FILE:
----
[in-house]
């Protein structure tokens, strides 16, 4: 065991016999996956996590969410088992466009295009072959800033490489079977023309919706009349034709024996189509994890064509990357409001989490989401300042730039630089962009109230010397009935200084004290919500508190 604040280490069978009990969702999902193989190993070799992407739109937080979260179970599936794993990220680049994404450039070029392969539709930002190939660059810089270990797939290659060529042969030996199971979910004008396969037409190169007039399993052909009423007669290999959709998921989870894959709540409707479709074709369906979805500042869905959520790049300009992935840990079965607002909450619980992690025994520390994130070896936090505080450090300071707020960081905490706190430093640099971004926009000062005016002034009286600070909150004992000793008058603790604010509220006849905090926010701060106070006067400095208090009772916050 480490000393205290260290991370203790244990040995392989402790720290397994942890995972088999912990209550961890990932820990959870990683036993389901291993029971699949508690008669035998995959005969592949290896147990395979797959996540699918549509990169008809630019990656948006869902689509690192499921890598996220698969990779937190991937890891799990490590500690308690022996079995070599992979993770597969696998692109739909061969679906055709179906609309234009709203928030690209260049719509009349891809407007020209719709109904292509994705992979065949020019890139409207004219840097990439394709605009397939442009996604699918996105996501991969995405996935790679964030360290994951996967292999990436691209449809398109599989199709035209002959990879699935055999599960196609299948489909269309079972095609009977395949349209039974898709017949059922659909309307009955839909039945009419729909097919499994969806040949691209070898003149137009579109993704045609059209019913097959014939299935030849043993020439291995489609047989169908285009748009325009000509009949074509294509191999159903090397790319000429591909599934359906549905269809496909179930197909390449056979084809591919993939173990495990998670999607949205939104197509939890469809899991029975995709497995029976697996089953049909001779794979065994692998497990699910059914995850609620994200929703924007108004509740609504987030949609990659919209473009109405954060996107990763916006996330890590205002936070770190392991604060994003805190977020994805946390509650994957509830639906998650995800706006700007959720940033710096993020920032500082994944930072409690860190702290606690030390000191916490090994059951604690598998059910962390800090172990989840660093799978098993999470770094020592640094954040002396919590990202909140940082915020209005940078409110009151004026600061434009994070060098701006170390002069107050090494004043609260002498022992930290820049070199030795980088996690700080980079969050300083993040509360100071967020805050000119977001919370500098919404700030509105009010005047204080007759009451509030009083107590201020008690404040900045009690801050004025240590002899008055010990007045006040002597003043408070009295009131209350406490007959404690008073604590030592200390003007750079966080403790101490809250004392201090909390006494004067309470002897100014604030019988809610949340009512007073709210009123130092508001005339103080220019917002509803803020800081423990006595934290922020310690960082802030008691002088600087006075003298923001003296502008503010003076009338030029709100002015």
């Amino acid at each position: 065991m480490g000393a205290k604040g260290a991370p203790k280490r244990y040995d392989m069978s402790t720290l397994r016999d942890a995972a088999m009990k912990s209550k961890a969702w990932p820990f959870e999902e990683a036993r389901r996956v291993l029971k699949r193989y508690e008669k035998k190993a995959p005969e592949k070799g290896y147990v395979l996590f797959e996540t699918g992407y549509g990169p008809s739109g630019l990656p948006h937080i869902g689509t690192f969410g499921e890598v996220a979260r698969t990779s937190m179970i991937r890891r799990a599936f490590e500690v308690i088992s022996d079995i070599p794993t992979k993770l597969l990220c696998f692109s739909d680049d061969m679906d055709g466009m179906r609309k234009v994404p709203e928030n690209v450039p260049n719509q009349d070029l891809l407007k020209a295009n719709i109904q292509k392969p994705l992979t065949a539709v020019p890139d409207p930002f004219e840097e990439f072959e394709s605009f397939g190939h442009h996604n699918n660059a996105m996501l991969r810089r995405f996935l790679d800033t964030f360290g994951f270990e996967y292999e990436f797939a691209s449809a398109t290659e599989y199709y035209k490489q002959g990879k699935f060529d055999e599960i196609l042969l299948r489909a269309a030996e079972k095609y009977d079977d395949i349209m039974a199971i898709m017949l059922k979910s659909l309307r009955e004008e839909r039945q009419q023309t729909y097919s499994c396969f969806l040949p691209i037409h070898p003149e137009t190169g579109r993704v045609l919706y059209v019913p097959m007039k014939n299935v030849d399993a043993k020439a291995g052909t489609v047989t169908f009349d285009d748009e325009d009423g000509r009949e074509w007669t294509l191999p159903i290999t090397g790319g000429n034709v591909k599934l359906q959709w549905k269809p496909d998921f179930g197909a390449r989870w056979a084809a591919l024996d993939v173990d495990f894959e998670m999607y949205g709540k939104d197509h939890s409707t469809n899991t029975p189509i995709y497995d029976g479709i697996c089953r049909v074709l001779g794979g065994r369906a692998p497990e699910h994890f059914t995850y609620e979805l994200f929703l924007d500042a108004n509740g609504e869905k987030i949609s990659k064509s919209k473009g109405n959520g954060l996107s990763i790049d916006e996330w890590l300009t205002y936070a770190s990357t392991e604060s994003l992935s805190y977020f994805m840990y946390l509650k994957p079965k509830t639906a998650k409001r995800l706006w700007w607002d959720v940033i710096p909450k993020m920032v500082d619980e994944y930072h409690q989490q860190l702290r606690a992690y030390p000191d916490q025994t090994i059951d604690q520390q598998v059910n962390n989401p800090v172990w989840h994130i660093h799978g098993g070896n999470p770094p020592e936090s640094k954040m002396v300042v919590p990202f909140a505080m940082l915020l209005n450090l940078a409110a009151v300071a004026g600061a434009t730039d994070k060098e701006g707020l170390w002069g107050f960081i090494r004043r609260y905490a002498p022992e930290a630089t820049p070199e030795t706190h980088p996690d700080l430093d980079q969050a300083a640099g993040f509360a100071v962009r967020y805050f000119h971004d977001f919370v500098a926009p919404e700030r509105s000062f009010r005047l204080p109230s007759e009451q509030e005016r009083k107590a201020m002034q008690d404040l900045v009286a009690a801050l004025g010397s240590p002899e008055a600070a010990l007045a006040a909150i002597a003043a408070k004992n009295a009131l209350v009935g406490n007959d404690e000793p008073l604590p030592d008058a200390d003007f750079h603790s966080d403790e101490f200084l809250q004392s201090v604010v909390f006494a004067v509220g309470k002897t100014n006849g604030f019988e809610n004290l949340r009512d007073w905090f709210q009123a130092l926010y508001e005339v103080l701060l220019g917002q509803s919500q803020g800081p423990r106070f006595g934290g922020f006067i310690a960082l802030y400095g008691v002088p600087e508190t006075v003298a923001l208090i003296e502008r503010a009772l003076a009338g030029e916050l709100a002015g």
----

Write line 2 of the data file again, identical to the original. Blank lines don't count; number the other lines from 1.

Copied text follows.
């Protein structure tokens, strides 16, 4: 065991016999996956996590969410088992466009295009072959800033490489079977023309919706009349034709024996189509994890064509990357409001989490989401300042730039630089962009109230010397009935200084004290919500508190 604040280490069978009990969702999902193989190993070799992407739109937080979260179970599936794993990220680049994404450039070029392969539709930002190939660059810089270990797939290659060529042969030996199971979910004008396969037409190169007039399993052909009423007669290999959709998921989870894959709540409707479709074709369906979805500042869905959520790049300009992935840990079965607002909450619980992690025994520390994130070896936090505080450090300071707020960081905490706190430093640099971004926009000062005016002034009286600070909150004992000793008058603790604010509220006849905090926010701060106070006067400095208090009772916050 480490000393205290260290991370203790244990040995392989402790720290397994942890995972088999912990209550961890990932820990959870990683036993389901291993029971699949508690008669035998995959005969592949290896147990395979797959996540699918549509990169008809630019990656948006869902689509690192499921890598996220698969990779937190991937890891799990490590500690308690022996079995070599992979993770597969696998692109739909061969679906055709179906609309234009709203928030690209260049719509009349891809407007020209719709109904292509994705992979065949020019890139409207004219840097990439394709605009397939442009996604699918996105996501991969995405996935790679964030360290994951996967292999990436691209449809398109599989199709035209002959990879699935055999599960196609299948489909269309079972095609009977395949349209039974898709017949059922659909309307009955839909039945009419729909097919499994969806040949691209070898003149137009579109993704045609059209019913097959014939299935030849043993020439291995489609047989169908285009748009325009000509009949074509294509191999159903090397790319000429591909599934359906549905269809496909179930197909390449056979084809591919993939173990495990998670999607949205939104197509939890469809899991029975995709497995029976697996089953049909001779794979065994692998497990699910059914995850609620994200929703924007108004509740609504987030949609990659919209473009109405954060996107990763916006996330890590205002936070770190392991604060994003805190977020994805946390509650994957509830639906998650995800706006700007959720940033710096993020920032500082994944930072409690860190702290606690030390000191916490090994059951604690598998059910962390800090172990989840660093799978098993999470770094020592640094954040002396919590990202909140940082915020209005940078409110009151004026600061434009994070060098701006170390002069107050090494004043609260002498022992930290820049070199030795980088996690700080980079969050300083993040509360100071967020805050000119977001919370500098919404700030509105009010005047204080007759009451509030009083107590201020008690404040900045009690801050004025240590002899008055010990007045006040002597003043408070009295009131209350406490007959404690008073604590030592200390003007750079966080403790101490809250004392201090909390006494004067309470002897100014604030019988809610949340009512007073709210009123130092508001005339103080220019917002509803803020800081423990006595934290922020310690960082802030008691002088600087006075003298923001003296502008503010003076009338030029709100002015």